The n e w e ng l a n d j o u r na l of m e dic i n e

Original Article

Canagliflozin and Cardiovascular and Renal
Events in Type 2 Diabetes
Bruce Neal, M.B., Ch.B., Ph.D., Vlado Perkovic, M.B., B.S., Ph.D.,
Kenneth W. Mahaffey, M.D., Dick de Zeeuw, M.D., Ph.D., Greg Fulcher, M.D.,
Ngozi Erondu, M.D., Ph.D., Wayne Shaw, D.S.L., Gordon Law, Ph.D.,
Mehul Desai, M.D., and David R. Matthews, D.Phil., B.M., B.Ch.,
for the CANVAS Program Collaborative Group*​​

A BS T R AC T

BACKGROUND
From the George Institute for Global Canagliflozin is a sodium–glucose cotransporter 2 inhibitor that reduces glycemia
Health, Faculty of Medicine, UNSW Syd- as well as blood pressure, body weight, and albuminuria in people with diabetes.
ney (B.N., V.P.), the Charles Perkins Cen-
tre (B.N.), and the Royal North Shore We report the effects of treatment with canagliflozin on cardiovascular, renal, and
Hospital (V.P., G.F.), University of Syd- safety outcomes.
ney, and the Faculty of Medicine, Univer-
sity of New South Wales (B.N.) — all in METHODS
Sydney; Imperial College London, Lon- The CANVAS Program integrated data from two trials involving a total of 10,142
don (B.N.), and the Oxford Centre for Di-
abetes, Endocrinology, and Metabolism
participants with type 2 diabetes and high cardiovascular risk. Participants in each
and Harris Manchester College, Univer- trial were randomly assigned to receive canagliflozin or placebo and were followed
sity of Oxford, Oxford (D.R.M.) — both for a mean of 188.2 weeks. The primary outcome was a composite of death from
in the United Kingdom; the Stanford Cen-
ter for Clinical Research, Department of
cardiovascular causes, nonfatal myocardial infarction, or nonfatal stroke.
Medicine, Stanford University School of RESULTS
Medicine, Stanford, CA (K.W.M.); the
University Medical Center Groningen, The mean age of the participants was 63.3 years, 35.8% were women, the mean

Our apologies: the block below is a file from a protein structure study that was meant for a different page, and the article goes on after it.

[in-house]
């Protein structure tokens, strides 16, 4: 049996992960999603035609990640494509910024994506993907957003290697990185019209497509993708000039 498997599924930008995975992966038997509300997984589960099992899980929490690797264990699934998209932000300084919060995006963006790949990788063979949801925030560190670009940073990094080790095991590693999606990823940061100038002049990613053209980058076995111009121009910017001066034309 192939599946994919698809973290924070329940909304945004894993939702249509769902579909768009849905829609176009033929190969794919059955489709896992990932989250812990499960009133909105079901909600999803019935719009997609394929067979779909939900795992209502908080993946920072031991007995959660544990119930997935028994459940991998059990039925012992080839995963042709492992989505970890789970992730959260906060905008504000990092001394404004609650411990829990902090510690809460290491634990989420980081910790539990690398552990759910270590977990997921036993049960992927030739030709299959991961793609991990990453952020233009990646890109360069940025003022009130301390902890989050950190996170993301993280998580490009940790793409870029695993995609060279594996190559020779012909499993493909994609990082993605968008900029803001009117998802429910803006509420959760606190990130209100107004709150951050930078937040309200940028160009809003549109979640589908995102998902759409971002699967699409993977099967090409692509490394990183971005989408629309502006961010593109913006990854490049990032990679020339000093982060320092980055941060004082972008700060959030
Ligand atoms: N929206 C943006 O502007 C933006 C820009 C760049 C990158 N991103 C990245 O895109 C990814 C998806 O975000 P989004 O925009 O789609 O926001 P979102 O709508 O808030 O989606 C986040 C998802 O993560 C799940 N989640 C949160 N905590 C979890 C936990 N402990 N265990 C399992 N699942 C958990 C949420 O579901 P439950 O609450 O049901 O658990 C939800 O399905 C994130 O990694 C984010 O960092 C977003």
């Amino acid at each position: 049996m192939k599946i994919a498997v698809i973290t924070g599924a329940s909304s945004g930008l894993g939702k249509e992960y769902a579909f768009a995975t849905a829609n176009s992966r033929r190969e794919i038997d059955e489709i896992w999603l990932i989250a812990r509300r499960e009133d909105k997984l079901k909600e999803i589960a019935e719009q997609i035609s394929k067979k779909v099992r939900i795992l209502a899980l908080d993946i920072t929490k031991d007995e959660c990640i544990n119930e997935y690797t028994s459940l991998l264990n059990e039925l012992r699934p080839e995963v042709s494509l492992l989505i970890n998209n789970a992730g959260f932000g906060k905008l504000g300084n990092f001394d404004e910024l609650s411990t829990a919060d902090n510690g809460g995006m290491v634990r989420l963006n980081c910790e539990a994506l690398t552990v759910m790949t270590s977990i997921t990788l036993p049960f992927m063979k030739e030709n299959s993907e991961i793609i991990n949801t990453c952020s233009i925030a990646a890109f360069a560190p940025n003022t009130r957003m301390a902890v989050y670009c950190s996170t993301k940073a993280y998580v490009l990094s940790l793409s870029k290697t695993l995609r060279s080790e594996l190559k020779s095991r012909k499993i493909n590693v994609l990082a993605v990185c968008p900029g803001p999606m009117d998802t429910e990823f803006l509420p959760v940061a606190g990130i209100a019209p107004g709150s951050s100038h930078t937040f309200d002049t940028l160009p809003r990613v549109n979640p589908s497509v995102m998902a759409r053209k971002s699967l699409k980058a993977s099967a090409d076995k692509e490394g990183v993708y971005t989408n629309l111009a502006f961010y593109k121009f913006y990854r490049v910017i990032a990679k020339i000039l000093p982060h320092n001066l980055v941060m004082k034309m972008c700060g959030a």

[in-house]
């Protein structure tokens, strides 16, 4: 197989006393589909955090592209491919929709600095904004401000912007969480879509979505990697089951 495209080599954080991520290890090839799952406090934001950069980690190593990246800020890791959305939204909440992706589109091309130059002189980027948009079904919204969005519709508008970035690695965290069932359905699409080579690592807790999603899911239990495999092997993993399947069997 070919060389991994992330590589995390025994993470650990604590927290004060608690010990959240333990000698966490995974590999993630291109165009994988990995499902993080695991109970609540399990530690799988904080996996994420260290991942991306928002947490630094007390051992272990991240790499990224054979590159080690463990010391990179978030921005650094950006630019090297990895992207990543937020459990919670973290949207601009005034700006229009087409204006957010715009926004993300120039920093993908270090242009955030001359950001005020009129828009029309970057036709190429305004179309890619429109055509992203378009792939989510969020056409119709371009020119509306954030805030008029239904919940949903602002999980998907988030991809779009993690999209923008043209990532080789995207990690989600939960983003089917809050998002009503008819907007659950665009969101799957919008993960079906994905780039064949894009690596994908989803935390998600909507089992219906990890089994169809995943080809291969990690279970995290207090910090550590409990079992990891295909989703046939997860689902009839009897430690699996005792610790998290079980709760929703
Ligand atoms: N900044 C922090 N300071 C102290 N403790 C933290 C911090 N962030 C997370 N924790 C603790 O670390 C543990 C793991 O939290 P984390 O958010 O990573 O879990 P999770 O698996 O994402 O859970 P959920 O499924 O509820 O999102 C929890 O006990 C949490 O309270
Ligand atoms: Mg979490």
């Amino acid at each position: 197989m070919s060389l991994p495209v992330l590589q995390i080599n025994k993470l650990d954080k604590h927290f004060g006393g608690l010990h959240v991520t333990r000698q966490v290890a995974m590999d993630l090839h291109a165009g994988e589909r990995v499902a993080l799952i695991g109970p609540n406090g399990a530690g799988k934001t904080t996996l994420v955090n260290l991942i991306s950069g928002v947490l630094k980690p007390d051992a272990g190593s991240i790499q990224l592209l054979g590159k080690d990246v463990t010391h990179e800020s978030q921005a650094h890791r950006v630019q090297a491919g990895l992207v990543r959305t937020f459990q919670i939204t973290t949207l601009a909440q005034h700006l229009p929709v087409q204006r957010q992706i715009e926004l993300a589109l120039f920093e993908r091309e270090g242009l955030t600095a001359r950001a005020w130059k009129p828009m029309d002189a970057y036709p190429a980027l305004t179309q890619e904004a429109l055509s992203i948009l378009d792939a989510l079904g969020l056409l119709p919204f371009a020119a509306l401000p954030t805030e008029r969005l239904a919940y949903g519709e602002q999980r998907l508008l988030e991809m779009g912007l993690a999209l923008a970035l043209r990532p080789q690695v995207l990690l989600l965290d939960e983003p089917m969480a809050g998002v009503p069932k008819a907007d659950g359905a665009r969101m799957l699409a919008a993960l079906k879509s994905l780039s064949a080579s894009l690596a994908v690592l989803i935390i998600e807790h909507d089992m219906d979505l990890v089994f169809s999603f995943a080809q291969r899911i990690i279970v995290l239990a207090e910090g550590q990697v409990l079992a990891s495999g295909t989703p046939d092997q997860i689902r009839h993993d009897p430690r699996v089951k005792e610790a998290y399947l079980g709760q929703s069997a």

University of Groningen, Groningen, the duration of diabetes was 13.5 years, and 65.6% had a history of cardiovascular
Netherlands (D.Z.); and Janssen Research disease. The rate of the primary outcome was lower with canagliflozin than with
and Development, Raritan, NJ (N.E., W.S.,
G.L., M.D.). Address reprint requests to placebo (occurring in 26.9 vs. 31.5 participants per 1000 patient-years; hazard ra-
Dr. Neal at the George Institute for Glob- tio, 0.86; 95% confidence interval [CI], 0.75 to 0.97; P<0.001 for noninferiority;
al Health, UNSW Sydney, Level 5, 1 King P = 0.02 for superiority). Although on the basis of the prespecified hypothesis test-
St., Newtown, NSW 2042, Australia, or at
­bneal@​­georgeinstitute​.­org​.­au. ing sequence the renal outcomes are not viewed as statistically significant, the
results showed a possible benefit of canagliflozin with respect to the progression
*A complete list of investigators in the
Canagliflozin Cardiovascular Assessment of albuminuria (hazard ratio, 0.73; 95% CI, 0.67 to 0.79) and the composite out-
Study (CANVAS) Program is provided in come of a sustained 40% reduction in the estimated glomerular filtration rate, the
the Supplementary Appendix, available need for renal-replacement therapy, or death from renal causes (hazard ratio, 0.60;
at NEJM.org.
95% CI, 0.47 to 0.77). Adverse reactions were consistent with the previously re-
This article was published on June 12, 2017, ported risks associated with canagliflozin except for an increased risk of amputa-
at NEJM.org.
tion (6.3 vs. 3.4 participants per 1000 patient-years; hazard ratio, 1.97; 95% CI, 1.41